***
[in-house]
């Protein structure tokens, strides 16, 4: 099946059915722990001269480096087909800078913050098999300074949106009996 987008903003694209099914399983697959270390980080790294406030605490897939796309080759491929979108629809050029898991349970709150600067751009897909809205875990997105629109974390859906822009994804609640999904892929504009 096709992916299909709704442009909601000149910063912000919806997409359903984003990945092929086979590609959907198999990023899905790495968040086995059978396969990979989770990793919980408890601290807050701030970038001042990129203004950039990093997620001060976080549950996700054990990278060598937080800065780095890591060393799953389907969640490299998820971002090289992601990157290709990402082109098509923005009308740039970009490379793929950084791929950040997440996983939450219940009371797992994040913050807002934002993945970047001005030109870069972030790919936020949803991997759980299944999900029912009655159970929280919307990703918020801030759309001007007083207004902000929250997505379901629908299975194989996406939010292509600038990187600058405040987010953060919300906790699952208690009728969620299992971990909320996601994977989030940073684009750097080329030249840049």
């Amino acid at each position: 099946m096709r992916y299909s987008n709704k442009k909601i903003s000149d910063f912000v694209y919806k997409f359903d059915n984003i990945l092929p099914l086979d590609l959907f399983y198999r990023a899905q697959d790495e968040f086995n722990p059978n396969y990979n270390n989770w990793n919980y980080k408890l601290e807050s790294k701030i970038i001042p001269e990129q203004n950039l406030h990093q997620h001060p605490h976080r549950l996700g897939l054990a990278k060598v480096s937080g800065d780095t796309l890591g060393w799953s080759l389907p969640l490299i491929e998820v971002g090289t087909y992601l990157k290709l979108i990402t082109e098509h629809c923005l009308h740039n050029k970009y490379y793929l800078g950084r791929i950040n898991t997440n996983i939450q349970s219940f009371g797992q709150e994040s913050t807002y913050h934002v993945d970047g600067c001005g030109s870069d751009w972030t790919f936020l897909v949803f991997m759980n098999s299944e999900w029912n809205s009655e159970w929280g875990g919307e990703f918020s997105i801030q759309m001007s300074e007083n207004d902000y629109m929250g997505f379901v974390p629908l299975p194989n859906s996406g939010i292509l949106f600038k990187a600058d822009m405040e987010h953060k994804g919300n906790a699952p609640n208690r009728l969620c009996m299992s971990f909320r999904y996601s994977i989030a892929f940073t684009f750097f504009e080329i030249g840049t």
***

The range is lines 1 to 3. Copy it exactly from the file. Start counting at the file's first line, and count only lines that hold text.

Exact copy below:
[in-house]
């Protein structure tokens, strides 16, 4: 099946059915722990001269480096087909800078913050098999300074949106009996 987008903003694209099914399983697959270390980080790294406030605490897939796309080759491929979108629809050029898991349970709150600067751009897909809205875990997105629109974390859906822009994804609640999904892929504009 096709992916299909709704442009909601000149910063912000919806997409359903984003990945092929086979590609959907198999990023899905790495968040086995059978396969990979989770990793919980408890601290807050701030970038001042990129203004950039990093997620001060976080549950996700054990990278060598937080800065780095890591060393799953389907969640490299998820971002090289992601990157290709990402082109098509923005009308740039970009490379793929950084791929950040997440996983939450219940009371797992994040913050807002934002993945970047001005030109870069972030790919936020949803991997759980299944999900029912009655159970929280919307990703918020801030759309001007007083207004902000929250997505379901629908299975194989996406939010292509600038990187600058405040987010953060919300906790699952208690009728969620299992971990909320996601994977989030940073684009750097080329030249840049």
């Amino acid at each position: 099946m096709r992916y299909s987008n709704k442009k909601i903003s000149d910063f912000v694209y919806k997409f359903d059915n984003i990945l092929p099914l086979d590609l959907f399983y198999r990023a899905q697959d790495e968040f086995n722990p059978n396969y990979n270390n989770w990793n919980y980080k408890l601290e807050s790294k701030i970038i001042p001269e990129q203004n950039l406030h990093q997620h001060p605490h976080r549950l996700g897939l054990a990278k060598v480096s937080g800065d780095t796309l890591g060393w799953s080759l389907p969640l490299i491929e998820v971002g090289t087909y992601l990157k290709l979108i990402t082109e098509h629809c923005l009308h740039n050029k970009y490379y793929l800078g950084r791929i950040n898991t997440n996983i939450q349970s219940f009371g797992q709150e994040s913050t807002y913050h934002v993945d970047g600067c001005g030109s870069d751009w972030t790919f936020l897909v949803f991997m759980n098999s299944e999900w029912n809205s009655e159970w929280g875990g919307e990703f918020s997105i801030q759309m001007s300074e007083n207004d902000y629109m929250g997505f379901v974390p629908l299975p194989n859906s996406g939010i292509l949106f600038k990187a600058d822009m405040e987010h953060k994804g919300n906790a699952p609640n208690r009728l969620c009996m299992s971990f909320r999904y996601s994977i989030a892929f940073t684009f750097f504009e080329i030249g840049t």